The state of Florida has had a prepaid college plan in place for its citizens since 1987. It has been a model for other states in years past, and for many years was considered a bargain, because parents (or grandparents) could “lock in” tuition rates of today for their kids going to school in the future. It’s ideal for those who aren’t sure what scholarship options are available to them. However, the affordability factor has officially gone out the window, because of a law put in place by the Florida State Legislature in 2009.
Prior to 2009, state universities and colleges were prohibited from increasing tuition costs by more than 5 or six percent in one year. The new legislation allowed colleges to increase their tuition rates by up to 15% each year. That’s caused a dramatic price increase to the once hugely popular prepaid plans, because with tuition rates increasing so dramatically, The Florida Prepaid plans have had to increase the enrollment fees to ensure the program’s sustainability over the long term.
Excuse me? Did you say $49,000???
The Florida Prepaid College Plan enrollment period begins this week, with families being able to purchase plans between now and January 31, 2012. It’s a pretty fair bet that enrollment numbers will be way down, because the purchase price of a program for a baby born after September 1 of this year and going to college in 2030 is (drumroll, please) $49,292.84, if it’s paid in a lump sum. If parents choose the 5-year payment plan, they’ll be paying $918.30 a month for the next 55 months, for a total payment of $50,506.50. They can also choose to pay a lower monthly fee for a much longer period of time: $297.90 a month for about 14 years. The payment plans include an average effective interest rate of 3.95%.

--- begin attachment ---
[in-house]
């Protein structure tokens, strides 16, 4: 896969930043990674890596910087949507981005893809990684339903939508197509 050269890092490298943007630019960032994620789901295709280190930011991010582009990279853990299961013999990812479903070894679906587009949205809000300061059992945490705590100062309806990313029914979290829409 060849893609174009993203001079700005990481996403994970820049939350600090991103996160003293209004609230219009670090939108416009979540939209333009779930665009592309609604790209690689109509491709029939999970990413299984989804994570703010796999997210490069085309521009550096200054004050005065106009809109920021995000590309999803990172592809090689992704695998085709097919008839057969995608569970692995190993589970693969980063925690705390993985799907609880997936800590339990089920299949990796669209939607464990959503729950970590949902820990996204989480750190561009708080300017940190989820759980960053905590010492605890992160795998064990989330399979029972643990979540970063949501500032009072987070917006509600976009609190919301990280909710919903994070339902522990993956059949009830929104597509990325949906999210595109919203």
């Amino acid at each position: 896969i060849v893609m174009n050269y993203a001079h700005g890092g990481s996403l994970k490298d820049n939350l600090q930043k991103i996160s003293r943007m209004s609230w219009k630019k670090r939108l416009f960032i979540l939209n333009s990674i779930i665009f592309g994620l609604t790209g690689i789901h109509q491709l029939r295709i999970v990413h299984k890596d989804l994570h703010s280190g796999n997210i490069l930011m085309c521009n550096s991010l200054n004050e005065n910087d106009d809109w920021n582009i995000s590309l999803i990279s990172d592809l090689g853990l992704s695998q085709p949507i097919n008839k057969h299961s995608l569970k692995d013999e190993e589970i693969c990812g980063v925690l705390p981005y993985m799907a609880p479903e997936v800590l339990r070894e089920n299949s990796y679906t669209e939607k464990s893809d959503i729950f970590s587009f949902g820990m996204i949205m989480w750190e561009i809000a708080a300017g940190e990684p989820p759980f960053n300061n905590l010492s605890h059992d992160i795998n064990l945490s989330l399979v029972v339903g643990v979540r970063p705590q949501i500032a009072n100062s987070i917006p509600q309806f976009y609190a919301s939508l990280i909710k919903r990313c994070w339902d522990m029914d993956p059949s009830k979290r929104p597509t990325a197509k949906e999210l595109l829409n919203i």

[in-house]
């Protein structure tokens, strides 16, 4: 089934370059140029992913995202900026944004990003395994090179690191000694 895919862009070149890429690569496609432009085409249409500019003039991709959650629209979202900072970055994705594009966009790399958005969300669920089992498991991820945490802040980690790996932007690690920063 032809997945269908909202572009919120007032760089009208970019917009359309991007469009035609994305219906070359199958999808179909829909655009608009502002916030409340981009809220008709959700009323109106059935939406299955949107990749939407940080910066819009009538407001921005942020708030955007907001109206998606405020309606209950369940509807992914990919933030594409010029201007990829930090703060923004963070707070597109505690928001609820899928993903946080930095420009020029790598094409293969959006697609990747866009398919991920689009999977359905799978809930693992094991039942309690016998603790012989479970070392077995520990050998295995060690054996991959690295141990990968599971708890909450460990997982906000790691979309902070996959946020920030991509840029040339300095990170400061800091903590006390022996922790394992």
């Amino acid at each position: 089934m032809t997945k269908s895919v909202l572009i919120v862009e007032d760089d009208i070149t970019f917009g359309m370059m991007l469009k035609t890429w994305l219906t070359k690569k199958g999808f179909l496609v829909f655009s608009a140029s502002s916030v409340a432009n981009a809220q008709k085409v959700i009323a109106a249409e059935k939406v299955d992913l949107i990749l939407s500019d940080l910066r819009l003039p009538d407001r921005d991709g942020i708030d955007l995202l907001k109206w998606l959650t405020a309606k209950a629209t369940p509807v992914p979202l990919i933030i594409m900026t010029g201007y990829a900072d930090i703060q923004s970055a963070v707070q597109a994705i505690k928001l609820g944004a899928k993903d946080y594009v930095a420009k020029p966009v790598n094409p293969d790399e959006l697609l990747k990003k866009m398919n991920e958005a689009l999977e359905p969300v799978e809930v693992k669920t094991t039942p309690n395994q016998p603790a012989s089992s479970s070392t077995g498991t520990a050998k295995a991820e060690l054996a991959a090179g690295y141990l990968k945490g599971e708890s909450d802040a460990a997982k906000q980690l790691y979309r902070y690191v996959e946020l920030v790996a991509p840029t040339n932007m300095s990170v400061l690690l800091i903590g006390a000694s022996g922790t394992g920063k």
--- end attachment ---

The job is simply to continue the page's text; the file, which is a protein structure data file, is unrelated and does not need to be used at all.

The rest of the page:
The price increases have given new meaning to the words “sticker shock.” Spokeswoman Susan James of Prepaid says that they realize “families are having difficulty managing their finances,” so they are offering a variety of plans, including a two-year college plan that only costs $50 per month, over more than a decade of payments.
While it’s admirable that the Prepaid Plan program is attempting offer a variety of programs for enrollees, it’s not clear whether or not people will see the value in paying such a large amount of money into a state-run plan rather than investing the money on their own in a private 529 account. Many people may also feel that the program isn’t really offering a level playing field or a value for the money spent, because the prices have increased so dramatically in just the last few years. In 2009, the most popular plan purchased cost $40,086, and last year the price increased again to $45,367. That’s a far cry from what lucky parents in 2006 paid: $14,616. That’s an incredible 71% increase in five short years. Enrollment in the prepaid program has decreased as a result of the pricing increase; the first year of giant increases was in 2009. Enrollment was down 47% for that year, and there’s no telling how low the enrollment numbers will go this year.